In addition, even the slightest mistake in translating the process description into a function definition may cause an infinite loop. The problem is most easily understood with an example. Consider the following definition of smaller-items, one of the two ``problem generators'' for quick-sort:

;; smaller-items : (listof number) number  ->  (listof number)
;; to create a list with all those numbers on alon  
;; that are smaller than or equal to threshold
(define (smaller-items alon threshold)
    [(empty? alon) empty]
    [else (if (<= (first alon) threshold) 
	      (cons (first alon) (smaller-items (rest alon) threshold))
	      (smaller-items (rest alon) threshold))]))

Instead of < it employs <= to compare numbers. As a result, this function produces (list 5) when applied to (list 5) and 5.

Worse, if the quick-sort function from figure 68 is combined with this new version of smaller-items, it doesn't produce any output for (list 5):

  (quick-sort (list 5))
= (append (quick-sort (smaller-items 5 (list 5)))
          (list 5)
          (quick-sort (larger-items 5 (list 5))))
= (append (quick-sort (list 5))
          (list 5)
          (quick-sort (larger-items 5 (list 5))))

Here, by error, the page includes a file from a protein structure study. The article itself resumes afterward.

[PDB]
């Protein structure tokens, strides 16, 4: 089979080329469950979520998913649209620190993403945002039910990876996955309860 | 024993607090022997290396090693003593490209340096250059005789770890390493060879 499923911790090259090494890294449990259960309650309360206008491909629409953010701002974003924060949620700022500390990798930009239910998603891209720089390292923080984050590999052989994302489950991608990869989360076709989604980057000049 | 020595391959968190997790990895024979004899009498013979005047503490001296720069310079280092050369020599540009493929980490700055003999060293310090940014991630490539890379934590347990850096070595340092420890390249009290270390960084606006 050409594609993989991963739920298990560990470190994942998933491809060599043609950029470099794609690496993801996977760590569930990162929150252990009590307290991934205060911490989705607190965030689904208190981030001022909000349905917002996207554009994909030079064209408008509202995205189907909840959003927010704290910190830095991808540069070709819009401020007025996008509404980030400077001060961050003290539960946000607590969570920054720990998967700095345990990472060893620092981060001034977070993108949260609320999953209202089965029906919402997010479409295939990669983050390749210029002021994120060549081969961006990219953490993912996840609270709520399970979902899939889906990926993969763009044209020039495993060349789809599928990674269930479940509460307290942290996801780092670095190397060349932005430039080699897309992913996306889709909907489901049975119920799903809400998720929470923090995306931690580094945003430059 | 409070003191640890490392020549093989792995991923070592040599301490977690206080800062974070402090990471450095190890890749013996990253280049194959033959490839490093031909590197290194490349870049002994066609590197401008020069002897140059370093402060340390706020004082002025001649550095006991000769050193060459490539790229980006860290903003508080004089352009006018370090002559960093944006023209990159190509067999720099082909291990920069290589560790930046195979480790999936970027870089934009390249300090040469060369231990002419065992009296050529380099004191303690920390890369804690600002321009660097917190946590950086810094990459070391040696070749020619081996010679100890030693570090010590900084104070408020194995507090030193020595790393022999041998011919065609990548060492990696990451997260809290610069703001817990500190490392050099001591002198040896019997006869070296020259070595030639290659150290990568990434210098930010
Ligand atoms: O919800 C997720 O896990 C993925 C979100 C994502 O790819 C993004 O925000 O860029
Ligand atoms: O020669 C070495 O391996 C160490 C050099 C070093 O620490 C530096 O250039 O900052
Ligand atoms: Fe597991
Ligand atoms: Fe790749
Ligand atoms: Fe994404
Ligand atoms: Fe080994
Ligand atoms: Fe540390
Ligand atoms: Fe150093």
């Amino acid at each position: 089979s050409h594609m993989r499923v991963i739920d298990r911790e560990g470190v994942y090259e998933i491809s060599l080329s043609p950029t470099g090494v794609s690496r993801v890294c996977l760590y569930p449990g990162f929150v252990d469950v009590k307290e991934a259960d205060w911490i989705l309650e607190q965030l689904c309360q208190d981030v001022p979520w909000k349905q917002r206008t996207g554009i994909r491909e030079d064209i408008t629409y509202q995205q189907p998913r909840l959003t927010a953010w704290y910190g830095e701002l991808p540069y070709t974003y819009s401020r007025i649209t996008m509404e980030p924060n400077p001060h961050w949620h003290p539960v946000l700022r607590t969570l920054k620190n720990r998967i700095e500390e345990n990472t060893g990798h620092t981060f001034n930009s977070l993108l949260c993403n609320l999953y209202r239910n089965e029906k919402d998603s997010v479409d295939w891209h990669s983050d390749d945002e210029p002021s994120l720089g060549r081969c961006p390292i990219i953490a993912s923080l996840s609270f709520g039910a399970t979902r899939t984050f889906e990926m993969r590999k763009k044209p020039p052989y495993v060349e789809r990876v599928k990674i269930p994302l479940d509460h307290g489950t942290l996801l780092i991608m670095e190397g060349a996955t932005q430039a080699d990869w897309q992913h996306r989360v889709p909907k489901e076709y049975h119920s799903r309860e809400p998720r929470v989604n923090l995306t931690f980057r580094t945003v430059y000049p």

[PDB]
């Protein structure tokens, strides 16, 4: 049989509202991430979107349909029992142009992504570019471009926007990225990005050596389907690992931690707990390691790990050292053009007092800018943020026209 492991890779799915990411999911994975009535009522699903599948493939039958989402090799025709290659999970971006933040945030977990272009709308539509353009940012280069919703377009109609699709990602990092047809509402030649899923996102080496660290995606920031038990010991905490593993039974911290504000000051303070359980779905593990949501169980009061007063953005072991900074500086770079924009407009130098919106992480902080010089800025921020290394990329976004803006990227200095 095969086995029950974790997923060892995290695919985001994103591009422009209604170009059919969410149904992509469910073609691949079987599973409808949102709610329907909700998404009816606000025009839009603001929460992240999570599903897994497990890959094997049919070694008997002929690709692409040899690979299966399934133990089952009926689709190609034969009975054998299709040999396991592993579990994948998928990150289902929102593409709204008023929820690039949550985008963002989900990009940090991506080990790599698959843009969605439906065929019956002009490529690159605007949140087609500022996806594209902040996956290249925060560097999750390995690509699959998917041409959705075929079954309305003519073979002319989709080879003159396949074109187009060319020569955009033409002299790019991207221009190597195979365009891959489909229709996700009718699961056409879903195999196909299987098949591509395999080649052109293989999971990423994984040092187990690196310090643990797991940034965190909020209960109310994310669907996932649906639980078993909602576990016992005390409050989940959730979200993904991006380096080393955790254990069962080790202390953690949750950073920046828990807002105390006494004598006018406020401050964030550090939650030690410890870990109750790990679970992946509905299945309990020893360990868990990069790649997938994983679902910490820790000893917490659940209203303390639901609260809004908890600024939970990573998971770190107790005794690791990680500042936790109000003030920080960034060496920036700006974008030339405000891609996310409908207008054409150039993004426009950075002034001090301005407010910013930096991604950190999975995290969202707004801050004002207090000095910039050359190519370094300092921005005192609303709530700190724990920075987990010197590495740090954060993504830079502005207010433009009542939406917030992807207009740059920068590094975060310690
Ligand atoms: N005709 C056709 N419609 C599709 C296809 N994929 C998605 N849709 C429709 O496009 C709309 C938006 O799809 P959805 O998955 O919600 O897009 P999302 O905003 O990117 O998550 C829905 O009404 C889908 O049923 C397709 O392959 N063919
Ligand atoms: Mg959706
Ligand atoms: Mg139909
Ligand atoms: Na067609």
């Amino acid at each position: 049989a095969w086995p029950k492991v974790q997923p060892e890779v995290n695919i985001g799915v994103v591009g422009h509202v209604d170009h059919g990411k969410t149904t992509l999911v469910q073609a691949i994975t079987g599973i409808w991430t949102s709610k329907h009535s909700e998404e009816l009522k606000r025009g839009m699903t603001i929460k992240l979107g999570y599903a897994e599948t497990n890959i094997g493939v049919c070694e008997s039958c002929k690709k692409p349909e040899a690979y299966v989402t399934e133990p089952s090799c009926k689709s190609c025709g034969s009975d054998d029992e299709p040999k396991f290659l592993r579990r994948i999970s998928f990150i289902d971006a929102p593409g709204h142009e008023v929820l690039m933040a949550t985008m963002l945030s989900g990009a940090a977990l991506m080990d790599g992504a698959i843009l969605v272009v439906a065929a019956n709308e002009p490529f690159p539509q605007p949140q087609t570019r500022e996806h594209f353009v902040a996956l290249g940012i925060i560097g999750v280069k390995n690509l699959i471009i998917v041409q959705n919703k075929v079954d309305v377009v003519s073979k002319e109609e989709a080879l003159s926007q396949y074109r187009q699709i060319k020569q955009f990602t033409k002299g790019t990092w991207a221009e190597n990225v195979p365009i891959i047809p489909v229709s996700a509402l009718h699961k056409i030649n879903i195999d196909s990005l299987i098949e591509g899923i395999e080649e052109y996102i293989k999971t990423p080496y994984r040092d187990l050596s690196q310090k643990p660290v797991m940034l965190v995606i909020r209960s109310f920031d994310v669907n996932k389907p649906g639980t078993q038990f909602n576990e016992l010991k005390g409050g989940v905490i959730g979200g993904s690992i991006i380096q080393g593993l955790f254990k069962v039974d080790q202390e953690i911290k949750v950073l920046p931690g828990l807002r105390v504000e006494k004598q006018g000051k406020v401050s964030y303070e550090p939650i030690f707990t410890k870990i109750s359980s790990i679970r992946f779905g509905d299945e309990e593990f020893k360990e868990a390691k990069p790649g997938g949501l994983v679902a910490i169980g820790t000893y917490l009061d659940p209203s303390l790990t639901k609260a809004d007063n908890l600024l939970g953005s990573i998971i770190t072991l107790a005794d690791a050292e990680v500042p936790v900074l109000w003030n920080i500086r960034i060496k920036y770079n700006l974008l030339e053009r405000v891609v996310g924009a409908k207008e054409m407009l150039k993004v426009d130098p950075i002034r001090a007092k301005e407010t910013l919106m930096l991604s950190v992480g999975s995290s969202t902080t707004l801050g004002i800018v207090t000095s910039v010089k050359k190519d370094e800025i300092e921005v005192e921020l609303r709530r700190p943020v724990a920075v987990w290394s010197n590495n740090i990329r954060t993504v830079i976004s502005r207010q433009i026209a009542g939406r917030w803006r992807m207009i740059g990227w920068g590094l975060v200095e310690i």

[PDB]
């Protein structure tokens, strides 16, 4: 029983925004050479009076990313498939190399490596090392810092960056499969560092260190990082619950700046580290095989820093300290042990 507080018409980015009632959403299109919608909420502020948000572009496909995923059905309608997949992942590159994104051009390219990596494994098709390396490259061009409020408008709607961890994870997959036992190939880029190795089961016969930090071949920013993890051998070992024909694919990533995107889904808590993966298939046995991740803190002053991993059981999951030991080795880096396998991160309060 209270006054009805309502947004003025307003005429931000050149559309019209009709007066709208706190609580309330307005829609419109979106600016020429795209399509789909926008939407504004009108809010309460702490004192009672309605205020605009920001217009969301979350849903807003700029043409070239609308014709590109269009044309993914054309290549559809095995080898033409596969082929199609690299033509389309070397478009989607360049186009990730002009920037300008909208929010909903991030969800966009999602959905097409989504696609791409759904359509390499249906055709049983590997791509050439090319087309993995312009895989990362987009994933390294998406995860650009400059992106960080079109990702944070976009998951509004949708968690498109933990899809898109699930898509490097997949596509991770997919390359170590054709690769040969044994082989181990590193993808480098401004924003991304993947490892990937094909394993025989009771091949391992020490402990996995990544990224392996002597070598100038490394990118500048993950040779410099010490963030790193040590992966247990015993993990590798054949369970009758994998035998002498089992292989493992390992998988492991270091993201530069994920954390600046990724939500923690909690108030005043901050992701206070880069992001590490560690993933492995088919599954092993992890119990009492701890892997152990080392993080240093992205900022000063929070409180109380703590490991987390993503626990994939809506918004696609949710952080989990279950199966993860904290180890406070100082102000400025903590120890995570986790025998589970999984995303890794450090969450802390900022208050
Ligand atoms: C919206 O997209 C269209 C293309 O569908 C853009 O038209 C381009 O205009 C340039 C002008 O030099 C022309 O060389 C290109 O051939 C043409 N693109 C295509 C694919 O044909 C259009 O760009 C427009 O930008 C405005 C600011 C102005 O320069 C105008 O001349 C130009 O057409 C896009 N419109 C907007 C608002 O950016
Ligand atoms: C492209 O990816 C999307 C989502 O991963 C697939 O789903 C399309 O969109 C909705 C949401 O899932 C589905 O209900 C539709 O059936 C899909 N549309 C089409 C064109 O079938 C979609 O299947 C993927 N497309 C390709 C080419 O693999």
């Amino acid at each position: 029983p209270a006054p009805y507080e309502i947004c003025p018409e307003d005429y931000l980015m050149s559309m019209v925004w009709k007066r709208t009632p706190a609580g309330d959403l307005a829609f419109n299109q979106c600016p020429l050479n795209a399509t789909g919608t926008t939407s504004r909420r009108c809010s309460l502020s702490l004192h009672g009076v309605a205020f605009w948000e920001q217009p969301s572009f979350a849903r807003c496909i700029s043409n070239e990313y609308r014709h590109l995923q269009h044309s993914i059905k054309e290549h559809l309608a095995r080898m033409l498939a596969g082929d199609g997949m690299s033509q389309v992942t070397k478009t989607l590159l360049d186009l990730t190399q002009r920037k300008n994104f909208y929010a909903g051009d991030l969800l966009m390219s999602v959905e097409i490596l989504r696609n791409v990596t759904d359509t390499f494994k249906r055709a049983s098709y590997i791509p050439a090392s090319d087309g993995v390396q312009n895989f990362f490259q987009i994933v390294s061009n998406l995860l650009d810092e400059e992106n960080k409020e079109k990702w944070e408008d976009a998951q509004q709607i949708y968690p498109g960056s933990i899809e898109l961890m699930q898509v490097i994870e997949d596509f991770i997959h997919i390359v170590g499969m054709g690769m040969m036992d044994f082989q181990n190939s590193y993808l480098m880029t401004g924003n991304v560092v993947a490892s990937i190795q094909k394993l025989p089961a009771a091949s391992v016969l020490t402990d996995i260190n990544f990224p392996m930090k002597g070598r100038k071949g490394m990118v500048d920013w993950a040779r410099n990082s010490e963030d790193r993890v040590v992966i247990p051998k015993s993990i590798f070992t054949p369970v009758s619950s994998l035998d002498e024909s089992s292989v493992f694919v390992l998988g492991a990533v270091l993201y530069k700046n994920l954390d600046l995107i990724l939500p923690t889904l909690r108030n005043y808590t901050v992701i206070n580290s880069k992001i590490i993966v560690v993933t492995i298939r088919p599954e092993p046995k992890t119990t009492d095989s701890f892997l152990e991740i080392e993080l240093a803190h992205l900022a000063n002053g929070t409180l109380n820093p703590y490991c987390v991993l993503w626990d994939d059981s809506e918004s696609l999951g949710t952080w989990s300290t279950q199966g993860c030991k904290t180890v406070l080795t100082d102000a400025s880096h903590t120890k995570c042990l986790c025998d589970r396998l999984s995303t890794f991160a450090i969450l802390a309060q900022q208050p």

The first recursive use demands that quick-sort solve the problem of sorting (list 5) -- but that is the exact problem that we started with. Since this is a circular evaluation, (quick-sort (list 5)) never produces a result. More generally, there is no guarantee that the size of the input for a recursive call brings us closer to a solution than the original input.

Phase Goal Activity

to characterize the input-
output relationship
and the computational process via examples

create and show examples of trivially solvable problems [curriculum-Z-G-D-4.gif] create and show examples that require recursive processing [curriculum-Z-G-D-4.gif] illustrate how to work through the examples


to define an algorithm

formulate tests for trivially solvable problems [curriculum-Z-G-D-4.gif] formulate answers for the trivial cases [curriculum-Z-G-D-4.gif] determine how to generate new problems from the given problem, possibly using auxiliary functions [curriculum-Z-G-D-4.gif] determine how to combine the solutions of these problems into a solution for the given problem

[curriculum-Z-G-D-5.gif]     [curriculum-Z-G-D-5.gif]     [curriculum-Z-G-D-5.gif]     

to argue that the algorithm terminates for all possible inputs

show that the inputs to the recursive applications are smaller than the given input

Figure 69:  Designing algorithms